Der Spiegel columnist adopts slogans of the far right

By Ulrich Rippert
13 April 2017

In his latest comment for Der Spiegel, Jakob Augstein, son of the founder of the news magazine and publisher of the weekly newspaper Freitag, has adopted positions associated with the far right: identity and homeland.

Addressing Martin Schulz, the new chairman of the Social Democratic Party (SPD), Augstein writes: “A dignified life requires more than just social justice. Another condition is identity. Social justice must be won from capitalist interests and corporations, just as identity must be won in opposition to migration.”

He goes on to say that the task of a “left-wing” government includes “protection of the homeland.”

The declaration that “identity” must be won against refugees and migrants is a slogan of the so-called “identity movement,” a modern variant of right-wing extremism. It defines “the people” (das Volk) in terms of culture rather than biology. It presupposes a hermetically sealed national culture, the “identity” of which is threatened, above all, by “Islamization.”

Augstein knows this very well. He writes: “This topic is dangerous for the left.” After all, “in theory, the foreigner should be a friend.” But in reality, he continues, “immigration is a source of concern.”

He then declares “Heimat” (homeland)—another favorite term of the extreme right to which the Nazis claimed adherence—to be a “human right.” He writes, “And it is not only AfD (Alternative for Germany) demagogues who are worried about their homeland due to the huge influx of migrants.” Immigrants are “competitors for housing and jobs.” They are also “competitors when it comes to lifestyle.”

Augstein publishes his regular column under the headline “When in doubt, go left,” and supports red-red-green (SPD-Left Party-Green Party) politics in his paper Freitag. To back up the assertions in his latest piece, Augstein refers to leading representatives of the Left Party and the Greens—the chair of the Left Group in the Bundestag, Sahra Wagenknecht, and the Green mayor of Tübingen, Boris Palmer, both of whom have repeatedly agitated against refugees.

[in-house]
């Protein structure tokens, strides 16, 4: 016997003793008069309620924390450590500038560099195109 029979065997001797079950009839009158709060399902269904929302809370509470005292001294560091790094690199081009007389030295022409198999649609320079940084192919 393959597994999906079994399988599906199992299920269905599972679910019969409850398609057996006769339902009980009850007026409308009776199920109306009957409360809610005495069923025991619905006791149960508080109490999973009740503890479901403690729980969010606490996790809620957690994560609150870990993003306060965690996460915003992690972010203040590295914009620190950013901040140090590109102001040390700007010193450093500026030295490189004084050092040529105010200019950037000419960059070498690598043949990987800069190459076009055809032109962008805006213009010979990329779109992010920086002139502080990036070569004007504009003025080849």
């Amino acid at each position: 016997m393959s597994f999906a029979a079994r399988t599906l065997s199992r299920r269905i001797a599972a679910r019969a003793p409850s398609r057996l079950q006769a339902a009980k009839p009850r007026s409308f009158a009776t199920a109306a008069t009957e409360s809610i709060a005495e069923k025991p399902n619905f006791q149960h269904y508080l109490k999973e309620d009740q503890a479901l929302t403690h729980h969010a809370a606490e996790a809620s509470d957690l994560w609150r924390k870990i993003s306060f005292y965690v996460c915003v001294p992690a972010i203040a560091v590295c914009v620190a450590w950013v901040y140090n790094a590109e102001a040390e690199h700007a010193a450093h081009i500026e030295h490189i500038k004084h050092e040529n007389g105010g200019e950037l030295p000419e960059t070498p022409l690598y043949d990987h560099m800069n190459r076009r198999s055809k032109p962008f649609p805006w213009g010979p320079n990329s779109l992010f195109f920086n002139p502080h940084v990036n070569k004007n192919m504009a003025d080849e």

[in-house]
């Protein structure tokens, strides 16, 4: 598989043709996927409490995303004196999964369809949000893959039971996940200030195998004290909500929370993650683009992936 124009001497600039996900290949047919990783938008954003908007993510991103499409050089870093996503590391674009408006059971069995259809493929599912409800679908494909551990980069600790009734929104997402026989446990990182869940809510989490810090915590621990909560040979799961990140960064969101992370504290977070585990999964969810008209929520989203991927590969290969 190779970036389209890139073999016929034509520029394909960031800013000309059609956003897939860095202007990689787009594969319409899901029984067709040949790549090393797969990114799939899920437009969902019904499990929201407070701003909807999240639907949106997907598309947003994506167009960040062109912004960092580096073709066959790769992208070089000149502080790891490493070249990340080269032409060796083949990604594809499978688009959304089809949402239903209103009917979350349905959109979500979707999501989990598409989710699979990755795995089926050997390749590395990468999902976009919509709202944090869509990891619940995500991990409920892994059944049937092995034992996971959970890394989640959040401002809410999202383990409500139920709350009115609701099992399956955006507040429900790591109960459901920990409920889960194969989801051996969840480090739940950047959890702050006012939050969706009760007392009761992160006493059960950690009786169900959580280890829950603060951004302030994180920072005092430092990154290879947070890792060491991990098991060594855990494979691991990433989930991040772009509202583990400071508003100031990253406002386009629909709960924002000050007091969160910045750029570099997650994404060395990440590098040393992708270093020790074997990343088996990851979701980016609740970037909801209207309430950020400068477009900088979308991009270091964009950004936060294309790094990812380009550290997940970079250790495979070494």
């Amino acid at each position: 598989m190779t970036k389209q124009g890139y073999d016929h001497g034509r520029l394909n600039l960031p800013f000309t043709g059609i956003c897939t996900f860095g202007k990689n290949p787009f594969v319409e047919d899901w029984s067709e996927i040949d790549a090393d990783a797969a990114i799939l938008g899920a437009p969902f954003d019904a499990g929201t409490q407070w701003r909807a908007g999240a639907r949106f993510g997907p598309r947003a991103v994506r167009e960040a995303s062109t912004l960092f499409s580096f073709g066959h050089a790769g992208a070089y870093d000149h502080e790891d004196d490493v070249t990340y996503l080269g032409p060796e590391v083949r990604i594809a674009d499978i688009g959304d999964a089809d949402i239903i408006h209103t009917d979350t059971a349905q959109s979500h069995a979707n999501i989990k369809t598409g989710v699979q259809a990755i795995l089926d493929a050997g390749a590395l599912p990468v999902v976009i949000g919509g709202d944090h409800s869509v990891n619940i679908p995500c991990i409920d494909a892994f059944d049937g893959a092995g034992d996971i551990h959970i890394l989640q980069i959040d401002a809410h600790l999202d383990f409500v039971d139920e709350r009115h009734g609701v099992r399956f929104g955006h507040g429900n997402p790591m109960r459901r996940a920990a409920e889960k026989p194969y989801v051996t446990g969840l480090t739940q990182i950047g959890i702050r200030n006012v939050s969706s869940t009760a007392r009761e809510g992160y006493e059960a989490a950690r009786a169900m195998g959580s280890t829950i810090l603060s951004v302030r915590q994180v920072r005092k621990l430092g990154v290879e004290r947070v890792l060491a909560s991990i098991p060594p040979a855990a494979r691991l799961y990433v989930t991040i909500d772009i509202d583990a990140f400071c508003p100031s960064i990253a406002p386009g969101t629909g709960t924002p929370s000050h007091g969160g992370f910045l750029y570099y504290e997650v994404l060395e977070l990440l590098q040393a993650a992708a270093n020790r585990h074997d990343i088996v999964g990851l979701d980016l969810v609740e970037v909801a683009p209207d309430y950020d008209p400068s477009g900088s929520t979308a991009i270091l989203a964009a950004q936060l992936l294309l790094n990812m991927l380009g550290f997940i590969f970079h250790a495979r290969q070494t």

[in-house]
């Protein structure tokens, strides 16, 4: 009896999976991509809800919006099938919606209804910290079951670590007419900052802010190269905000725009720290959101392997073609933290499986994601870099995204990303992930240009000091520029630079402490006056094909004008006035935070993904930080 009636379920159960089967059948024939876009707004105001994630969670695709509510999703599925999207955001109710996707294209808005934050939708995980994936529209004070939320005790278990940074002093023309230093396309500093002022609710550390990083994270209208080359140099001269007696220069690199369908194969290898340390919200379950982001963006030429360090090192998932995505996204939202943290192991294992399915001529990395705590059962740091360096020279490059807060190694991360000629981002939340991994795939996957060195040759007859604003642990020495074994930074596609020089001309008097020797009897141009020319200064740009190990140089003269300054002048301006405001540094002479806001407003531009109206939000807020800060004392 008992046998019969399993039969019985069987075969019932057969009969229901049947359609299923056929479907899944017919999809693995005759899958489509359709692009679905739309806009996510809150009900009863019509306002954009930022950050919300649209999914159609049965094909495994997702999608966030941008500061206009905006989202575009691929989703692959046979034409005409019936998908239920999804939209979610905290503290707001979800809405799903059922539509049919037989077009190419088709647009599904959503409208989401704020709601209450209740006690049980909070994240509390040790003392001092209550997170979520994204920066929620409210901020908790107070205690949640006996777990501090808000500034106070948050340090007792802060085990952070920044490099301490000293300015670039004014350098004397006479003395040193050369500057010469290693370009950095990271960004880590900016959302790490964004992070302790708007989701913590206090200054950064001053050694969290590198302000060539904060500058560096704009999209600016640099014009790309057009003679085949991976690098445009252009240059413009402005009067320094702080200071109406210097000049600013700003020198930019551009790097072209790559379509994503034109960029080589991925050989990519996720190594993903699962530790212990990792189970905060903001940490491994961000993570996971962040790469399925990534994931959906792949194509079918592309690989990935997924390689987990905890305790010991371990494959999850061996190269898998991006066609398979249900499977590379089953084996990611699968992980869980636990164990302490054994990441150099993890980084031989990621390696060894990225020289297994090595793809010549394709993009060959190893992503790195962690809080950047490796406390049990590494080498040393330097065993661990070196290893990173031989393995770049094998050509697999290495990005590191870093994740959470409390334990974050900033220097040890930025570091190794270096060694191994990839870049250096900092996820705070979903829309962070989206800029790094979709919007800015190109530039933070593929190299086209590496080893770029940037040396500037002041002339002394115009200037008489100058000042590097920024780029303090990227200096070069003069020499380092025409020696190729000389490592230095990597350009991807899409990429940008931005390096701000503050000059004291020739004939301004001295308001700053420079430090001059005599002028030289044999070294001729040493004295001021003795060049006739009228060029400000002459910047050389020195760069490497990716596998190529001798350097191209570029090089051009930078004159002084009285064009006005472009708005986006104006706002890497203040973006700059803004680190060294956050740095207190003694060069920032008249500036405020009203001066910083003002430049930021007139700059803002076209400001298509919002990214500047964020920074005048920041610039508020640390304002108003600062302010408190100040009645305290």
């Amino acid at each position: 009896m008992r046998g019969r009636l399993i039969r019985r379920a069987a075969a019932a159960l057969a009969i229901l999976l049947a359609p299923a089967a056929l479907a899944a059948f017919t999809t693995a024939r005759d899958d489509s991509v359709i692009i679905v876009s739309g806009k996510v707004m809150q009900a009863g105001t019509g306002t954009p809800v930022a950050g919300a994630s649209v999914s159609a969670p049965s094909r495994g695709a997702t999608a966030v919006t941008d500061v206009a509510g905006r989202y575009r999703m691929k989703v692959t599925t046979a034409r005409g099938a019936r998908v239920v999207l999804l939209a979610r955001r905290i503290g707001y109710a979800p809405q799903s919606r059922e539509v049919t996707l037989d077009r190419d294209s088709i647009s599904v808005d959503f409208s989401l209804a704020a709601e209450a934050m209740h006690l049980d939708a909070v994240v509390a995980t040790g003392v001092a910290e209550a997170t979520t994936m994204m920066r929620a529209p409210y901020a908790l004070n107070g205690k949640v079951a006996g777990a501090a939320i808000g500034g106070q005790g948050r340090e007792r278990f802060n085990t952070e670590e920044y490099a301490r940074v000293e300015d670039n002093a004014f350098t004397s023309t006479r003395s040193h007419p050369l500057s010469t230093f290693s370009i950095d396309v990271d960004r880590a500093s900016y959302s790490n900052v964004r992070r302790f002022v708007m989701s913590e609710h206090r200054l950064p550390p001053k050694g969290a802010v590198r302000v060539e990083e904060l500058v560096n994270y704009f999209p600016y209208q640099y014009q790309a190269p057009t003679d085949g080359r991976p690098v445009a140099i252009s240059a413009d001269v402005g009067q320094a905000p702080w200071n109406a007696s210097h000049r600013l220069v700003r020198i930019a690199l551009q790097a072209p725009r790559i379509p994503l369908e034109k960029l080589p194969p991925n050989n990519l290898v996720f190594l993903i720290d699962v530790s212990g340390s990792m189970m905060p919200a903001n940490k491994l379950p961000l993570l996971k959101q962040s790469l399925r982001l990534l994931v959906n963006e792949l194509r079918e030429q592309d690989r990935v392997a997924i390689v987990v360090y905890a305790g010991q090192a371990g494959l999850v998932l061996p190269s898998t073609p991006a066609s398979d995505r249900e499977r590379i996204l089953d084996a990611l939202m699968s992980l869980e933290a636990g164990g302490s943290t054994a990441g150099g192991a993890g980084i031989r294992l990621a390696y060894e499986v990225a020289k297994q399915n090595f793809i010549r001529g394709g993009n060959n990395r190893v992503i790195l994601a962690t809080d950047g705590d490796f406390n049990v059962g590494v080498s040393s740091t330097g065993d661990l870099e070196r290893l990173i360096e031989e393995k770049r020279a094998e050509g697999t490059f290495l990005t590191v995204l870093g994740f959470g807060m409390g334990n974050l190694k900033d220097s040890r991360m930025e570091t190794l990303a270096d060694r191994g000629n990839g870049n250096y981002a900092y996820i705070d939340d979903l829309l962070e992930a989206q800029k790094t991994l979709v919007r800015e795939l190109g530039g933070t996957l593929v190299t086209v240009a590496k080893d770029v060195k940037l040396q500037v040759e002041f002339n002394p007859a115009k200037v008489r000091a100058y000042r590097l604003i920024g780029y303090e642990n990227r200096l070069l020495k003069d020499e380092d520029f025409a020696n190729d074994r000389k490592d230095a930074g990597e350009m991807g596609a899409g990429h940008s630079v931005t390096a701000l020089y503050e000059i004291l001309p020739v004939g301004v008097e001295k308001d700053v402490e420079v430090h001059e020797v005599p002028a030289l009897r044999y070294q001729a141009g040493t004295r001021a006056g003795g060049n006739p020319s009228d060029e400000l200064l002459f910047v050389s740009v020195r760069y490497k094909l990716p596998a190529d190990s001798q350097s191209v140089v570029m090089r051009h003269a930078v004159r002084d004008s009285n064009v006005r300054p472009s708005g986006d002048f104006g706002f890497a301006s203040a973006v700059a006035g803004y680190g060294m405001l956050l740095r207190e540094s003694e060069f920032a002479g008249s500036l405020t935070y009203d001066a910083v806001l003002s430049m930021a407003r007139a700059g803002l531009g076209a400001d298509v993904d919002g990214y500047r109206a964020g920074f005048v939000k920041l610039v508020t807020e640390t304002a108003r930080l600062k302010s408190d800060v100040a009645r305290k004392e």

Augstein complains that it is nonsense to accuse Wagenknecht of the type of racism associated with the xenophobic AfD for her assertion: “Whoever abuses the laws of the host country has forfeited the right to live in the host country,” and her declaration that “too much immigration” creates many problems.

With his praise for Wagenknecht, Augstein joins company with Deputy AfD Chairman Alexander Gauland, who also lauded the speech by the leader of Left Party. Gauland wrote: “Frau Wagenknecht summed up the situation very nicely. Anyone coming to us voluntarily has to behave like a guest or has to leave.” Gauland stands on the right wing of the far-right AfD.

In words that could be taken from the program of the AfD, Augstein writes: “The problems of tomorrow are maturing in immigrant classes.” He then demands: “In no German school classroom should the proportion of children for whom German is not their mother tongue exceed 25 percent.”

These disgusting and racist positions have provoked reactions even within Spiegel itself. The Polish-born journalist Margarete Stokowski, another regular columnist, wrote: “Of course I’m pissed off. I grew up in an immigrant district in an immigrant class where the same problems arose” to which Augstein referred in his appeal for a 25 percent limit.

Augstein’s adoption of far-right nostrums evokes indignation and revulsion. Jakob junior is a highly privileged member of the upper-middle class, who inherited millions from his publisher father and crops up regularly on TV talk shows to give sermons on all sorts of issues.

It is necessary, however, to view Augstein’s racist tirades in a broader political context. He is not alone in his turn to the right. His views are symptomatic of a social and political layer around the SPD, the Greens and the Left Party that saw itself and was seen as liberal or leftist.

This layer includes cultural and social officials who have well-paid posts in municipal and state administrations, as well as in party and trade union apparatuses.

Not everyone in these well-heeled circles, who have settled mainly in wealthier suburbs of the big cities, is a millionaire like Jakob Augstein. Many, however, have benefited from the stock market boom of recent years and are keen to maintain and defend their privileged lifestyles.